My Father Had Prostate Cancer: Should I Be Concerned?

My Father Had Prostate Cancer: Should I Be Concerned?

You inherit many characteristics from your parents, from eye color to body size. As much as your parents influence how you appear on the outside, family genes also play a significant role in operations inside. More to the point, genetics play a role in many serious diseases, including cancer.

If your father had prostate cancer, you’re right to be investigating whether this might be a risk factor for you. Given that 1 in 8 men will be diagnosed with prostate cancer during their lifetimes, there are several different risk factors, and family genetics do play a role.

To expand on this prostate cancer connection, our team of men’s health experts here at Arizona Urology presents the following information.

The primary risk factors for prostate cancer

If you truly want to assess your risk for prostate cancer, it’s important to take a look at the whole picture, as there are several influential risk factors, including:

Beyond these, there are some less direct connections to certain lifestyle factors, such as eating a diet heavy on fats and/or having obesity. Of course, these lifestyle factors negatively affect most health issues.

When prostate cancer is in the family

Now that we’ve painted the bigger picture when it comes to prostate cancer risks, let’s narrow our focus down to the family factor.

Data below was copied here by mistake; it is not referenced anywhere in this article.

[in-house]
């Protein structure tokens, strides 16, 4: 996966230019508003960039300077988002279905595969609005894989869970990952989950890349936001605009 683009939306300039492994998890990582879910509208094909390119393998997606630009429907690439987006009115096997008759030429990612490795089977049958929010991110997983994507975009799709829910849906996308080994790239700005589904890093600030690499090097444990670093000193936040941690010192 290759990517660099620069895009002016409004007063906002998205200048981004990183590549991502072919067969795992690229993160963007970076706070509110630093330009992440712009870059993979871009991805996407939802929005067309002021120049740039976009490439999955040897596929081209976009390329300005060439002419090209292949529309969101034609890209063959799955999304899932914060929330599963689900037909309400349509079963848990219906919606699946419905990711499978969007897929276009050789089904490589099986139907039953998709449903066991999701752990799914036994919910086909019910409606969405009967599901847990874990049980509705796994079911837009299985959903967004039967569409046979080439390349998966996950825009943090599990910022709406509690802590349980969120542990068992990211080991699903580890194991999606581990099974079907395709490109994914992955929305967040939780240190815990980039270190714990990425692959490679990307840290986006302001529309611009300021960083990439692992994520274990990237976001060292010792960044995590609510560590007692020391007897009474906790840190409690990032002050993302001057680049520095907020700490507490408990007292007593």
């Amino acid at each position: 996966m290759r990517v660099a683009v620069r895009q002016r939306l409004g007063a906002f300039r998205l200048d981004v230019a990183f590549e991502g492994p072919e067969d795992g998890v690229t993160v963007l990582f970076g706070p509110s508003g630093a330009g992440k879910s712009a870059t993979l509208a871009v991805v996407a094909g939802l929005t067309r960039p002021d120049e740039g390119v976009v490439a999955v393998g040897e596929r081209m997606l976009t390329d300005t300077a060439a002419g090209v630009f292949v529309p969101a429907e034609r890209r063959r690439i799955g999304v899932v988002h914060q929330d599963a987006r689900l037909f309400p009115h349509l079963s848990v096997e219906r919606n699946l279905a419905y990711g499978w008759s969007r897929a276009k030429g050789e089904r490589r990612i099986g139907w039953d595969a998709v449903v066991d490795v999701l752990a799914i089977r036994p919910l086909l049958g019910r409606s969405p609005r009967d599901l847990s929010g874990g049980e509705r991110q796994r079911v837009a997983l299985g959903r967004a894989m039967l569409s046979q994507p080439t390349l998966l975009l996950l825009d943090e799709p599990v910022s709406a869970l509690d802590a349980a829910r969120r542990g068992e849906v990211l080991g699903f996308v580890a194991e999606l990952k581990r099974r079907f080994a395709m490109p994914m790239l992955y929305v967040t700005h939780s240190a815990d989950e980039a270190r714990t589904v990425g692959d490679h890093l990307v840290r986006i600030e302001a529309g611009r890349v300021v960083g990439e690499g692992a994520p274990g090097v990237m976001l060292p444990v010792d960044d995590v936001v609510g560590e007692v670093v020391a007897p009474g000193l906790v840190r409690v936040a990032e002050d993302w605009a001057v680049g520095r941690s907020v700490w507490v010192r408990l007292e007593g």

First, if you have a father or brother with prostate cancer, your risks of being diagnosed with prostate cancer double. Interestingly, this family effect is stronger if it’s your brother rather than your father.

Having several relatives with the diagnosis and having relatives who were diagnosed at an earlier age increases your risk for prostate cancer even further.

We want to linger on this age distinction for a moment. Far and away, the most significant risk factor for prostate cancer is age — the older you are, the more your risks increase. So, if a father was 70 when he was diagnosed, and the son grew up to be diagnosed at 67, there may be a connection, but there’s also a good chance that age was the bigger influence.

If a father is diagnosed in his 40s or 50s, however, this indicates that there may be a genetic mutation that favors prostate cancer, and the son may inherit this mutation, raising his risks considerably for a prostate cancer diagnosis.

One genetic mutation linked to prostate cancer that researchers have discovered is the same one that’s associated with reproductive cancers in women — the BRCA2.

The bottom line is that all men should be aware of their risks for prostate cancer, especially as they get older. If you have immediate family members with the disease, you should pay even closer attention.

To evaluate your risks and screen for prostate cancer, please contact one of our locations in Phoenix, Goodyear, Gilbert, or Glendale, Arizona, to schedule an appointment.


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